Dow Companies Invest in Clinton -- With One Holdout
The blue-chip political investment for big business is Clinton Inc.
Twenty-nine of the 30 Dow Jones (INDU) Industrial Average index companies have given money or in-kind support to projects branded by Bill, Hillary and Chelsea Clinton, according to a review of Clinton Foundation and U.S. State Department reports.
The main gates to Clintonworld are the Clinton Foundation, an umbrella group overseeing the former president’s causes such as raising money to help earthquake-ravaged Haiti, and its spinoff Clinton Global Initiative, which recruits corporate sponsors for international charitable projects. Major corporations also responded to a call for cash from the State Department during Hillary Clinton’s tenure.
Twenty-five of the Dow’s 30 corporations have contributed directly to the Clinton charities; 27 announced philanthropic projects through the Global Initiative; and 16 helped underwrite a $60 million U.S. pavilion at the 2010 Shanghai Expo.
The companies listed on the Dow Jones Industrial Average, which are leaders in their industries, collectively spent $193 million last year lobbying the federal government and the U.S. Congress, according to the Washington-based Center for Responsive Politics. Issues they advocated on varied from tax breaks to clean water regulations to curbing government surveillance and data-collection programs.
As Hillary Clinton considers a 2016 presidential bid, the symbiotic relationship between her family and corporate givers has shareholders, consumer advocates and ethics watchdogs wary about conflicts of interest.
“It is always going to raise suspicions,” said David Almasi, the executive director for the Republican-leaning National Center for Public Policy Research who also owns shares of Boeing Co., a Dow member that has donated to the Clinton Foundation and has business interests across the globe. “It’s the appearance of impropriety that is the problem. If they are going to play like this, they are going to have to accept that we are going to be skeptical.”
Bob Hormats, who worked under Clinton at the State Department, defended his former boss. She saw the benefits that could accrue to both American businesses and U.S. foreign policy goals when the State Department worked with the private sector, he said.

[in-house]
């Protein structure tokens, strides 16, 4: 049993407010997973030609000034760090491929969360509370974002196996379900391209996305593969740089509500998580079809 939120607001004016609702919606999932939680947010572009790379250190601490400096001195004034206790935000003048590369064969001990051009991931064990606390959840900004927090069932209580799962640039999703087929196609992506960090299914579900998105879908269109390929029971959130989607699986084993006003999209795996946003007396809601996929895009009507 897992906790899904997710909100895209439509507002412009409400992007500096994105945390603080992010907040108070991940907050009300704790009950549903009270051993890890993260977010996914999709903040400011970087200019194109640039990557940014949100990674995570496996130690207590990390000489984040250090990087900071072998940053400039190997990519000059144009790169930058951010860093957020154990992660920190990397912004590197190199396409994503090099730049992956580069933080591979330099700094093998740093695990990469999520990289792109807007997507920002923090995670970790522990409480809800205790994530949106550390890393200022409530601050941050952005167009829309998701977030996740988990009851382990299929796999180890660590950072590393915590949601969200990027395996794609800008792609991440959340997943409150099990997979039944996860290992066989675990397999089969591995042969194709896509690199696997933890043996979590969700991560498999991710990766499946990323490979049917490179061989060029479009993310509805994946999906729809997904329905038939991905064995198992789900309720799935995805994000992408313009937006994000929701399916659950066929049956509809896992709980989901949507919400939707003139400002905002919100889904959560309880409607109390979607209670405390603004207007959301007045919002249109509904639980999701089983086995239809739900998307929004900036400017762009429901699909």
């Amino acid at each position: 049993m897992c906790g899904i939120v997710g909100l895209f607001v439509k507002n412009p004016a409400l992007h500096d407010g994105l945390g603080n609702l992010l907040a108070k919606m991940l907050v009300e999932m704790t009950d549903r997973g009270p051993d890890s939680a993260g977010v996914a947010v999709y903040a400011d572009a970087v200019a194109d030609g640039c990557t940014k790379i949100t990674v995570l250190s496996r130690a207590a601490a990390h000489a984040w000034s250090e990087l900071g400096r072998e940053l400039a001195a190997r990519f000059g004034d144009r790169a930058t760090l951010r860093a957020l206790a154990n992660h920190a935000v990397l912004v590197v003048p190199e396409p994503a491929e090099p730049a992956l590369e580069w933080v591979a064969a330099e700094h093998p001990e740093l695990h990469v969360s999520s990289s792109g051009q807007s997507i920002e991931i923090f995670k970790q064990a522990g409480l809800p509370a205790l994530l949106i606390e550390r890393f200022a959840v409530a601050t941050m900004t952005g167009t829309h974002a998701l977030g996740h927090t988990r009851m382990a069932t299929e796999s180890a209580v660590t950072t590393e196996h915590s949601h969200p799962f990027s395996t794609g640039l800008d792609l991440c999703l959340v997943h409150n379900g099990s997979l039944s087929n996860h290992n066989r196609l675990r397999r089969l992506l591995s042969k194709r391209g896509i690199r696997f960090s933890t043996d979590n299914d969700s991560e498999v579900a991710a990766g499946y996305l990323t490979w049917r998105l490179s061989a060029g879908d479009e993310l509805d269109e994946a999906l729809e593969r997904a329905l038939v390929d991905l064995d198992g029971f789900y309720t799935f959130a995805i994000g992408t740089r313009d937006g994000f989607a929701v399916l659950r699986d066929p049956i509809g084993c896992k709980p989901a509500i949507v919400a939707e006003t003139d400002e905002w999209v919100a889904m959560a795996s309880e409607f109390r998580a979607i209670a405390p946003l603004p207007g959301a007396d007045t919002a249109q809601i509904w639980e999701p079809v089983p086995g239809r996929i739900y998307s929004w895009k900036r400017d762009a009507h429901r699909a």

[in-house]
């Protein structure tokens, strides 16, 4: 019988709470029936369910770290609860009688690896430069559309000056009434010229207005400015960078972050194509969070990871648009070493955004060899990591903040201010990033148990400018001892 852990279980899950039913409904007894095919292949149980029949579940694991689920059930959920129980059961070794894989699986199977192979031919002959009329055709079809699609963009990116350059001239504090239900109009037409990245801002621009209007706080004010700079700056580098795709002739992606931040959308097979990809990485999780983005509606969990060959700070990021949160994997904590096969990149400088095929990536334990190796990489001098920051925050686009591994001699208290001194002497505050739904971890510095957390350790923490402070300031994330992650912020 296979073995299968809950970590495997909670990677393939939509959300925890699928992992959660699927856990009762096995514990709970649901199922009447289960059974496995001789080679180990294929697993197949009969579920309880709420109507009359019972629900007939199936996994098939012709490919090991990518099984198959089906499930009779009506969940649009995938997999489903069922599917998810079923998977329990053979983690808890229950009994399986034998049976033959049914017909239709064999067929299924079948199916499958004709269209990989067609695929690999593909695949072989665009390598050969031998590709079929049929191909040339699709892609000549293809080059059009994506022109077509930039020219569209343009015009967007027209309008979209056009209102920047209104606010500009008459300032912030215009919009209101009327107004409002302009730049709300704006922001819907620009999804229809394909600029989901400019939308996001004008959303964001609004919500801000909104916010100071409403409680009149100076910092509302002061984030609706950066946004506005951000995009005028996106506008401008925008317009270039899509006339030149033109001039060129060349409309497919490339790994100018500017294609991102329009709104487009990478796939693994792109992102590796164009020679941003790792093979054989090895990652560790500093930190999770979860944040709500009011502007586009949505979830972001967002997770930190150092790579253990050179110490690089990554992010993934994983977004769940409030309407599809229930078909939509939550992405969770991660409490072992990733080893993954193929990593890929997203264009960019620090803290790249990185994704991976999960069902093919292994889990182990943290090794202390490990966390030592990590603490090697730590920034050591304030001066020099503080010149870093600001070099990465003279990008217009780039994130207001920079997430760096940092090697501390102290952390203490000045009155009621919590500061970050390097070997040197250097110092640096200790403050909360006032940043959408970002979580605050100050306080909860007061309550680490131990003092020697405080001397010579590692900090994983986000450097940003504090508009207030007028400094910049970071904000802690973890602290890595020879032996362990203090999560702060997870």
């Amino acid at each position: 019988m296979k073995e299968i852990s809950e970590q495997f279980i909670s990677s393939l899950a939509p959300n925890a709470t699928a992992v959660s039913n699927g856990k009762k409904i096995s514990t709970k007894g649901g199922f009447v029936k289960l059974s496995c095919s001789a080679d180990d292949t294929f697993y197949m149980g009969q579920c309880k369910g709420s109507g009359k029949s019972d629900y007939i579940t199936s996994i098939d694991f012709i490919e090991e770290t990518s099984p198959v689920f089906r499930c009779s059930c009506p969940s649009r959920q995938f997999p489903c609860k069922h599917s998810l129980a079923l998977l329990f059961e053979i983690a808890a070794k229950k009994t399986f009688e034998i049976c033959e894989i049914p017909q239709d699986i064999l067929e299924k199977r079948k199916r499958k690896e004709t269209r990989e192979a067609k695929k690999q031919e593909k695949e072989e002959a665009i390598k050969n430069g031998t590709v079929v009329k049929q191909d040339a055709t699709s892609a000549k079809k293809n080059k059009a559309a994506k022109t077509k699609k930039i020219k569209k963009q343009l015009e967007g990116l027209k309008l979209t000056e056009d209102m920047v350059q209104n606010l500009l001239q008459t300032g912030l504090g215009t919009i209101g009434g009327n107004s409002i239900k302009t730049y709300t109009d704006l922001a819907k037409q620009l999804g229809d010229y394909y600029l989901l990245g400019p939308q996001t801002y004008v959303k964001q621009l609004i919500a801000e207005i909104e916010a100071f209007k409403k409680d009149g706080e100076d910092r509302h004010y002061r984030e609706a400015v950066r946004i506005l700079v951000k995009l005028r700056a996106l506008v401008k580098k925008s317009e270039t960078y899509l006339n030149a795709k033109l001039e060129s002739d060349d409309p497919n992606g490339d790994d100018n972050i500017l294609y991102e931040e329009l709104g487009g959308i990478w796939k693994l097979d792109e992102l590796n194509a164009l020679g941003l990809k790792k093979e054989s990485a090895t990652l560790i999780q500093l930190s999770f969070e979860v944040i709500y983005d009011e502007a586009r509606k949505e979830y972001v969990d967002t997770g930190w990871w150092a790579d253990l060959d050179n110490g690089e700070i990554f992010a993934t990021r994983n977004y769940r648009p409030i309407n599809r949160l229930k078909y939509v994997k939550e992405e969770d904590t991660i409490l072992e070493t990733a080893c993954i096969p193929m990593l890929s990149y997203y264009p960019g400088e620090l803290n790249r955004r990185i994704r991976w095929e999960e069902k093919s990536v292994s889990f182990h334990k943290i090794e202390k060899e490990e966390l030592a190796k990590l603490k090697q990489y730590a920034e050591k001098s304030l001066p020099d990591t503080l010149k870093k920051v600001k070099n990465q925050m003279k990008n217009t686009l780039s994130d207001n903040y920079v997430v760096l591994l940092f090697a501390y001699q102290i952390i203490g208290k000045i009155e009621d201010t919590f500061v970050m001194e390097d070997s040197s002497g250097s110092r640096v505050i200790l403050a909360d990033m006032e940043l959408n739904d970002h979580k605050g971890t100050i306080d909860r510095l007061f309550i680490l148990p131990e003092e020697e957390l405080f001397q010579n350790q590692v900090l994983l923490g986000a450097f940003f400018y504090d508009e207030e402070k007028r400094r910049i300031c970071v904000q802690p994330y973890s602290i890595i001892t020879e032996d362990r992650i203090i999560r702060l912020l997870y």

In Myanmar, for example, the promise of U.S. investment was one inducement offered in an effort to get the government to move toward a democracy. The eventual rollback of American sanctions opened a new market for corporations, and the Coca-Cola Co. has promised to invest $200 million in the country formerly known as Burma.
“What she did in economic statecraft and international economic policy is really the nexus between foreign policy and the strength of the national economy, and particularly job creation,” said Hormats, a onetime Goldman Sachs (GS) executive who served as undersecretary for economic growth, energy and environment. “A lot of jobs were supported by this effort.”
The ties between the Clintons and big business have had a long time to form. A Clinton held federal office -- the presidency, a U.S. Senate seat, or the top State Department job -- for 20 years, a streak that ended last year.
When the multiple routes to the Clintons are combined, all but one of the 30 companies that comprise the Dow Jones index -- or their nonprofit arms -- have written checks for Clinton enterprises since Bill Clinton started the New York-based foundation in 2001.
The lone holdout: UnitedHealth Group Inc. (UNH) The Minnetonka, Minnesota-based company’s political action group splits its funds between parties, giving 45 percent to Democrats and 56 percent to Republicans so far in this election cycle, according to the Center for Responsive Politics, which tracks campaign spending. UnitedHealth spokesman Tyler Mason didn’t reply to e-mails or phone messages seeking comment.
Federal law bans companies from making donations to candidates. The once and possibly future first family’s political and philanthropic network offers the private sector access points in the form of charitable projects that polish brands on both sides of the transaction.